'North Carolina Needs More Monuments.' Whom Should We Recognize?
There are more than 120 Civil War monuments in North Carolina, outnumbering state monuments commemorating any other event. But Keith Hardison, State Director for Historic Sites, said people need to keep putting more up, whether they recognize the Civil War or civil rights.
“If you want to talk about monuments, let’s talk about more, not less, because that’s the way to get a better balance of history in public spaces," Hardison said.
We want to hear from you what monuments may be missing in North Carolina. Let us know who or what deserves a monument in the state by filling out a survey here.
The number of Civil War monuments commemorating the Confederacy has recently come under scrutiny across the South in the wake of the shooting last month at the predominantly black Emanuel AME Baptist Church in Charleston, SC.
Since the shooting, the words "black lives matter" have been spray-painted over three Civil War monuments in Durham and Chapel Hill.
Hardison would like to see more monuments representing minorities in the state, specifically one on the State Capitol grounds to commemorate African American Civil War soldiers. He said he believes the state's Civil War monuments give a disproportionate view of white Confederate soldiers.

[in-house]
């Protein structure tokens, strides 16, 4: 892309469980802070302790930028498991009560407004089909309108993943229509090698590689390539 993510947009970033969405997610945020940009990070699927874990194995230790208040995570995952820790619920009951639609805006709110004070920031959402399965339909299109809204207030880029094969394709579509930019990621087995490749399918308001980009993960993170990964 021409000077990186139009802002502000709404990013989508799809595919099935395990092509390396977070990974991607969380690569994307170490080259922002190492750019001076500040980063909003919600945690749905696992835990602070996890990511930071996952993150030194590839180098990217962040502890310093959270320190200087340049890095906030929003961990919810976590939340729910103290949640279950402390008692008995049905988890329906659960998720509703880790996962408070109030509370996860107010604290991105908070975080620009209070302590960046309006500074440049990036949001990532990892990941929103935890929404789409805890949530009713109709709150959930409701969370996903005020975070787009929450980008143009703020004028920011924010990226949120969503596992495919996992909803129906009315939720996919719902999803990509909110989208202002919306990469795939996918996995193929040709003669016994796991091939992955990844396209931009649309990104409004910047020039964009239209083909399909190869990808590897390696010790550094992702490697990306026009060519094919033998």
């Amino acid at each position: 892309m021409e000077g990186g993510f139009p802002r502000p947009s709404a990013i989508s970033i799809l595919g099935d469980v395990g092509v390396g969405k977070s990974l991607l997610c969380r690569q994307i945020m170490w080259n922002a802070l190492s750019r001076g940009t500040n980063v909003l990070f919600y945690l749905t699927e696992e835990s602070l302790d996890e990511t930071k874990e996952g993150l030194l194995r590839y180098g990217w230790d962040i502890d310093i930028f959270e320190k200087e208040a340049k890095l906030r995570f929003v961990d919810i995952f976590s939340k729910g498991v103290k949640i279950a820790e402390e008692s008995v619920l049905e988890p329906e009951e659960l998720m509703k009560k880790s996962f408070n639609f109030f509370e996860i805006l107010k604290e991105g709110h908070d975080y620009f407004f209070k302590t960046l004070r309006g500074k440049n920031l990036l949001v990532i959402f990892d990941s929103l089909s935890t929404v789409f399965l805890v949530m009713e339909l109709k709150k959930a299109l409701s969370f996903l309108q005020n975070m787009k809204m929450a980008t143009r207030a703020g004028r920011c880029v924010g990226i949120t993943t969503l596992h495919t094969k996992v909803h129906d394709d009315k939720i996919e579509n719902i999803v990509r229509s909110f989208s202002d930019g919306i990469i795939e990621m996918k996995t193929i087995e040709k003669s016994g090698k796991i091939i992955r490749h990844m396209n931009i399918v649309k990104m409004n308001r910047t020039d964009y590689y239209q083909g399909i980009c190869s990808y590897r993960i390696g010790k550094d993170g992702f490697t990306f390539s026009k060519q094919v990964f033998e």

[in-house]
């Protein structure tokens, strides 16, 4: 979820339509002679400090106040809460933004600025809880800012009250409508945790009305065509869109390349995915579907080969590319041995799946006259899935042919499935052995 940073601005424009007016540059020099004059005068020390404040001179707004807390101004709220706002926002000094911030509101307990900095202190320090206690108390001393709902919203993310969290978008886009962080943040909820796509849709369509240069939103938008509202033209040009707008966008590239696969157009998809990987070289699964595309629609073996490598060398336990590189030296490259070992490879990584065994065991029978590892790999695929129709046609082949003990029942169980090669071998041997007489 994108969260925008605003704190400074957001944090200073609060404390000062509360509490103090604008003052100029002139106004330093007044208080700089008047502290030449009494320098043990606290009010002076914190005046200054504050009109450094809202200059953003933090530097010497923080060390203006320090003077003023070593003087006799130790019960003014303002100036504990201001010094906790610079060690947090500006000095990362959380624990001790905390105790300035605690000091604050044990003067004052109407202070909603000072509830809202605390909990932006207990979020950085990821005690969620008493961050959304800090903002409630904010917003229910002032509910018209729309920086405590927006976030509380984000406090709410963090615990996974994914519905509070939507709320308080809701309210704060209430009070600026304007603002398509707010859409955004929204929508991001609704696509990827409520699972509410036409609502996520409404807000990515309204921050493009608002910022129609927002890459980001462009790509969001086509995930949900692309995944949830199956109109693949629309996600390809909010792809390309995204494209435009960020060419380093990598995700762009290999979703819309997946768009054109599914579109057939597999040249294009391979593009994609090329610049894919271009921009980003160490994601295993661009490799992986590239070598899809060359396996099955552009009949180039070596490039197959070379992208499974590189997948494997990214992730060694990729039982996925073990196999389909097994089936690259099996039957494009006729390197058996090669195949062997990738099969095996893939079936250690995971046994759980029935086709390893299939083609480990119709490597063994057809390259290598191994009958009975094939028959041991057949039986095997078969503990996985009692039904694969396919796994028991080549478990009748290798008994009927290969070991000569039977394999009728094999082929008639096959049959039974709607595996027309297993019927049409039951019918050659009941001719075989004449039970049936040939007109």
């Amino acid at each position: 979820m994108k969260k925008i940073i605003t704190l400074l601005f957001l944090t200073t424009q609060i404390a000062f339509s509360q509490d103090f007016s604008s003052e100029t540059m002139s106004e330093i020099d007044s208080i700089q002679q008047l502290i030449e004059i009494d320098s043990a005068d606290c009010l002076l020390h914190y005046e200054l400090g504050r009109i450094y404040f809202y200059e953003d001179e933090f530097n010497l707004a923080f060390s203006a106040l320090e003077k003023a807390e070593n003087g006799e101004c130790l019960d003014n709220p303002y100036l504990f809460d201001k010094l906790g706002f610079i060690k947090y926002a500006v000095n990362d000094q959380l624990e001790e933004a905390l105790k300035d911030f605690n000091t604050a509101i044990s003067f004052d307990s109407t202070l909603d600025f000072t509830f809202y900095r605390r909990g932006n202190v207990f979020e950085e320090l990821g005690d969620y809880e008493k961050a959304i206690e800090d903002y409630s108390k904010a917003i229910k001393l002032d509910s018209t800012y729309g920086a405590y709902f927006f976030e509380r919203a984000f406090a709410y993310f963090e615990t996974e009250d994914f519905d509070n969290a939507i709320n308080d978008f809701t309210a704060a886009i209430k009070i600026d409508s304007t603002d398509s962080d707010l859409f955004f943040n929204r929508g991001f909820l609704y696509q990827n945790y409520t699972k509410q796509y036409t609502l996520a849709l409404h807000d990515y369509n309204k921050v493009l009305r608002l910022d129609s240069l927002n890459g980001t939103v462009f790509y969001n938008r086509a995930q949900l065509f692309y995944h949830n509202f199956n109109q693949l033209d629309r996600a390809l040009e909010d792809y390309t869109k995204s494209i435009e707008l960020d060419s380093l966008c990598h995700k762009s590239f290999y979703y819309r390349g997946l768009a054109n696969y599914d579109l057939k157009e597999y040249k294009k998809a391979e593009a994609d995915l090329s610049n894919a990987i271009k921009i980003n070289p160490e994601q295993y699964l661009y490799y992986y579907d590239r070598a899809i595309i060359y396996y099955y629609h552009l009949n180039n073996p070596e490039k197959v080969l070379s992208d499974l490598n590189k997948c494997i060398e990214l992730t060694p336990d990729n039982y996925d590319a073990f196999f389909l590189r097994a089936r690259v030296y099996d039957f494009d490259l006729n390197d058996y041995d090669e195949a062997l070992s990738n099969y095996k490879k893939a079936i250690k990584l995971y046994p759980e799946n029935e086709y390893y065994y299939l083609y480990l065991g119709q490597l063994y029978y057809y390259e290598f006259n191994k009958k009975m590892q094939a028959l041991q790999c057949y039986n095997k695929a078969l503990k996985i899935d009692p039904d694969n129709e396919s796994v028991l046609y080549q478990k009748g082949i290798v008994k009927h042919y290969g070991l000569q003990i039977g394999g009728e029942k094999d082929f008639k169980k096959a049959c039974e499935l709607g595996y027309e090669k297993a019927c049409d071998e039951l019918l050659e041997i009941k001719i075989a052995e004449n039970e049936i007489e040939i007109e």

Only one monument in tiny Hertford (a population of about 2,000) recognizes the roughly 3,000 African American soldiers from North Carolina who fought during the Civil War.
Hardison said his agency authorizes new monuments on state property, but the state currently does not appropriate money for monuments. Therefore, private groups have to present a proposal to the North Carolina Historical Commission.
If they are approved, private groups must raise the money for the monument, which can be a challenge. For example, Hardison said a group is raising $5 million to build Freedom Monument Park in Raleigh in memory of African Americans’ fight for freedom. So far, though, they have raised less than $25,000.
Along with a lack of monuments for black soldiers, Hardison said the state also has no monument recognizing Native Americans who fought in the Civil War. He said he wants to see one put on the grounds of the State Capitol, alongside statues of figures in African American history.
Currently at the North Carolina State Capitol, a Vietnam Veterans Memorial depicts two soldiers helping a wounded comrade in a firefight. It is the first statue at the State Capitol to depict a black man and Native American, as well as the first to be sculpted by a woman.
What monuments and memorials is North Carolina missing? Who do you think deserves recognition? Fill out the survey below and tell us why a person, a group of people, or an event deserves a monument in the state. We will share some of the responses.